This is a "no blame" item. What Rebels forwards Matt Philip and Anaru Rangi did in cleaning out Highlanders captain James Lentjes in the incident that led to his horrific leg-break in Dunedin on Friday was no different to what every other player does.
And that’s the problem. There are are so many players leaving their feet on both sides of the breakdown that it has become the ‘Wild West’ and the game is fast approaching crisis point.
World Rugby are concerned – and they should be. In fact, they will meet in Paris this week at their annual player welfare summit and have set up a working group to specifically look at the breakdown.
Although less than 10 per cent of injuries occur at the breakdown, the severity of those injuries is causing concern. Despite the game’s laws stating on no less than three occasions that players must stay on their feet at the start or during a ruck, that’s not the way the game is being officiated.
The Reds v Sharks game was an absolute mess at the breakdown but it’s the potential for awful injuries such as the Lentjes one, where he was twisted as Philip and Rangi both flew in off their feet, that must prompt a serious look at where we are heading.
2. Waratahs won’t be breaking out the party hats
The Waratahs did some excellent things on Friday – Will Harrison’s toughness, Michael Hooper’s influence and Karmichael Hunt’s creativity were all things for long-suffering fans to enjoy. But coach Rob Penney didn’t sound like he had been fooled by that performance with the Chiefs looming next weekend.
His instincts would have been confirmed on Saturday night as he watched the Reds, supposedly on a high after beating the Sunwolves, come down to earth against a very good Sharks team.
There was probably a period of about 30 minutes of ‘nothing football’ from the Waratahs against the Lions, where really good teams would have put the rebuilding South Africans to the sword. If the Waratahs give the Chiefs that much of a window in Wollongong next Friday they are going to struggle, particularly as the Kiwis will still be stinging from their loss at home to the Brumbies.
The Waratahs were better but there is still a very long way to go.
3. Dave Wessels words will be music to Dave Rennie’s ears
Dave Rennie is a people person and it’s likely his biggest stress at the minute is not being on the ground in Australia to get access to the Super Rugby coaches. He can watch all the games in the world and be fed mountains of data, but that’s always going to be an incomplete picture.
For example, every man and his dog could see that Matt To’omua and Dane Haylett-Petty had excellent games against the Highlanders on Friday, but after the game Rebels coach Dave Wessels revealed something about both that will really interest Rennie.
‘‘I think the feeling in the group has been different to previous years,’’ Wessels told me. ‘‘I think he [Haylett-Petty] has been a big part of it. Guys are really staying on task. The amount of work the leadership group is putting in is very significant in our environment at the moment. I think he and Matt To’omua and Gus Cottrell, in particular, have done a huge amount to keep our environment really enjoyable and really stimulating.
‘‘I think Australian rugby is in a little bit of a difficult place but that"s also an opportunity. I think that’s because of some of the errors we’ve made in the past. We’ve just got to work harder. There’s no point complaining about it.’’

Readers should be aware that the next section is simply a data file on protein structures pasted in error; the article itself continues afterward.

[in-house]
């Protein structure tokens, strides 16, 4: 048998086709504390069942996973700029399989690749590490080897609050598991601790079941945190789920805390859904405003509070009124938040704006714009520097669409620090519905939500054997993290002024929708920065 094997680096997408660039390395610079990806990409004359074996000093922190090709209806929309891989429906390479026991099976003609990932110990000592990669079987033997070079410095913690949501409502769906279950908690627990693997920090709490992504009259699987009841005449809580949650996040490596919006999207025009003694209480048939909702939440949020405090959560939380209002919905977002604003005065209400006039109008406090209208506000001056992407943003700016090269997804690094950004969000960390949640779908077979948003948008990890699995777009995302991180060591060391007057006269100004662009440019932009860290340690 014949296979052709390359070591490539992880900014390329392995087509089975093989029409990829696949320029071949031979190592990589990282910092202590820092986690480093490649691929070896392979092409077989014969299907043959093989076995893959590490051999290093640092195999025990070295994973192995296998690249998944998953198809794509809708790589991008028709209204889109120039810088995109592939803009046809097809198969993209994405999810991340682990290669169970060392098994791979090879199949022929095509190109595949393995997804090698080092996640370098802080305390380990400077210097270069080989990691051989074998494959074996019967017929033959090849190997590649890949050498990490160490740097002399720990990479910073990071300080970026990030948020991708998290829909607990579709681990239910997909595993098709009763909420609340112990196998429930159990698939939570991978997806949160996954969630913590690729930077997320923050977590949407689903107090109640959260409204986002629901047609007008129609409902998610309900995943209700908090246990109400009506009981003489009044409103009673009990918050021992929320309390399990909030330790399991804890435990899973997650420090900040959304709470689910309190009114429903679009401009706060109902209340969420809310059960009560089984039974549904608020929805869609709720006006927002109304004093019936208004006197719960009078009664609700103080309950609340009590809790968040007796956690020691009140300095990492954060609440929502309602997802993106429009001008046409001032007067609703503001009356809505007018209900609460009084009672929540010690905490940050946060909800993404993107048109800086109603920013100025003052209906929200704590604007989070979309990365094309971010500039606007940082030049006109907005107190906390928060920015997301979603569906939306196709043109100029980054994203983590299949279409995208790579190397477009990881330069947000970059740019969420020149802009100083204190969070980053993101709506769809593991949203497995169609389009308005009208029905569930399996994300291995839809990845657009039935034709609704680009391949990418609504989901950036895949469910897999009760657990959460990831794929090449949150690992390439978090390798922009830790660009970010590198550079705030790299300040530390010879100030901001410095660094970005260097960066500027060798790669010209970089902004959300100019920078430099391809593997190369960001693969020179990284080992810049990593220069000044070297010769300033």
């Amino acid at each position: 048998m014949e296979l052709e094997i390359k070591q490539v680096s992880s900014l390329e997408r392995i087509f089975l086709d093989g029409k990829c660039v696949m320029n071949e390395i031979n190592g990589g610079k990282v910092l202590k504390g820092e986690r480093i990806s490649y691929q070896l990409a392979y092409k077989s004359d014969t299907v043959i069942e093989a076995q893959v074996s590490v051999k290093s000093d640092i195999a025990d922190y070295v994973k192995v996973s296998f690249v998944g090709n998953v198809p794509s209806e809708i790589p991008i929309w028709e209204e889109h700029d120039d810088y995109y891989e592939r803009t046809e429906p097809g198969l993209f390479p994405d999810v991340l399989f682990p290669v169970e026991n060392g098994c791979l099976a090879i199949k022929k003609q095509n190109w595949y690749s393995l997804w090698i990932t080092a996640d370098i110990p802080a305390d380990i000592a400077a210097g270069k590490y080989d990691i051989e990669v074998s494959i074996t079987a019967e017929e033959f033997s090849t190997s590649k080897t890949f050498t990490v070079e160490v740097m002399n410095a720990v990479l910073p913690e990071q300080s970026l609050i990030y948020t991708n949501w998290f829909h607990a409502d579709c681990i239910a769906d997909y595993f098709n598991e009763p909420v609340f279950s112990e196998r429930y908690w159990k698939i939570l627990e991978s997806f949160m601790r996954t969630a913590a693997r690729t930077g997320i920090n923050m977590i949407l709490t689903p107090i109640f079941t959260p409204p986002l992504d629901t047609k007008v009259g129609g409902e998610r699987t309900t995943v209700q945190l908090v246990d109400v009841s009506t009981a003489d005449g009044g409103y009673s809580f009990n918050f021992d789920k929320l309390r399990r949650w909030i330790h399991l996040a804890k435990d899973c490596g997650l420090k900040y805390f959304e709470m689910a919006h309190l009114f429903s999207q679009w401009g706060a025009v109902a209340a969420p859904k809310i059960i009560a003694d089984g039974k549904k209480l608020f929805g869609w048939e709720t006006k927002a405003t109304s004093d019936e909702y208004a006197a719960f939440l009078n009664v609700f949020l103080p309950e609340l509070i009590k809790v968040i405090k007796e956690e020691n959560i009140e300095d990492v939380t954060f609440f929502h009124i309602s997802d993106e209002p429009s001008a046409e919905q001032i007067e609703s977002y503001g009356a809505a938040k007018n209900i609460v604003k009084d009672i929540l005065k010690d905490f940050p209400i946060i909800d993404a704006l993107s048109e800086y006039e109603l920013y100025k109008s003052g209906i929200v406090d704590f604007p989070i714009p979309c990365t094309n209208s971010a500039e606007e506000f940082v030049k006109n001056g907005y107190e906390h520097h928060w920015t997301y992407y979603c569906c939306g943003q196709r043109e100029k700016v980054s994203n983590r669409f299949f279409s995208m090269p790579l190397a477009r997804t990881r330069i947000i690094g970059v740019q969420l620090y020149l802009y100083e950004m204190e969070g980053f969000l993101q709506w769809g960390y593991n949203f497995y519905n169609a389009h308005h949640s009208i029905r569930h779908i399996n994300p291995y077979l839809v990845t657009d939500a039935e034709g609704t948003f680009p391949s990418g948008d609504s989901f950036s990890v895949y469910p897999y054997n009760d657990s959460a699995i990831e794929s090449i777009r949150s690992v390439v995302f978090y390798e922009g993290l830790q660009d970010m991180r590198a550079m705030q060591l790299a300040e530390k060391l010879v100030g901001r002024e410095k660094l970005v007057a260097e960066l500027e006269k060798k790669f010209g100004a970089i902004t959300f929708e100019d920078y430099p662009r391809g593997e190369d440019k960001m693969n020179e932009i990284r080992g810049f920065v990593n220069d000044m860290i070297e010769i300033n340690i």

Music to Rennie’s ears.
4. Angus Bell wasn’t the best loosehead of the weekend
The sight of the big Waratahs No 1 rampaging up the middle of the ground was something to behold: he really can shift and he has a high leg action that makes him hard to tackle. But the scrums were limited in number and messy – there were a number of short-arms penalties – so front-row purists were denied the chance to really see Bell tested by the Lions well-regarded tighthead Carlu Sadie.
Over in Dunedin, the Highlanders went into the Rebels game with one of the better scrums in the comp and they have Tongan strongman Siate Tokolahi at No 3. But Rebels loosehead Matt Gibbon and his front-row mates were outstanding at the set-piece, winning an absolutely crucial penalty deep in their own territory when the Rebels were under the pump in the second half.
Gibbon’s eye-opening life story and challenging upbringing add another layer to his accomplishments. This is obviously one tough kid and someone not to be underestimated.
Coach Dave Wessels also revealed after the game that the architect of the Rebels impressive dismantling of the Highlanders’ lineout was Matt Philip. The big lock was possibly the most dominant Australian forward of the round.
5. Reds fail the Sharks’ skills test
Hunter Paisami’s bubble burst a little after he threw the game-defining intercept to Lukhanyo Am against the Sharks on Saturday, but the Reds can’t say they didn’t see it coming.
After the Sharks beat the Highlanders in Dunedin in week two, Am revealed that the Sharks spent a lot of their preseason working on their Springboks-style rush defence, a big change from last year’s approach that Am described as ‘‘conservative’’.
The entire premise is risk and reward: they rush up specifically to put pressure on the skills of the opposition and challenge them to be good enough to exploit the acres of space they leave on the outside.
The Hurricanes found the answer to it in Wellington by using their big midfielders to bend the line and then get a short pass away to get in behind the Sharks but the Reds rarely threatened to do likewise.
Paisami is promising but there was a little bit of over-excitement about his early performances. It’s only when you come up against class acts such as Am that you find out where you stand.
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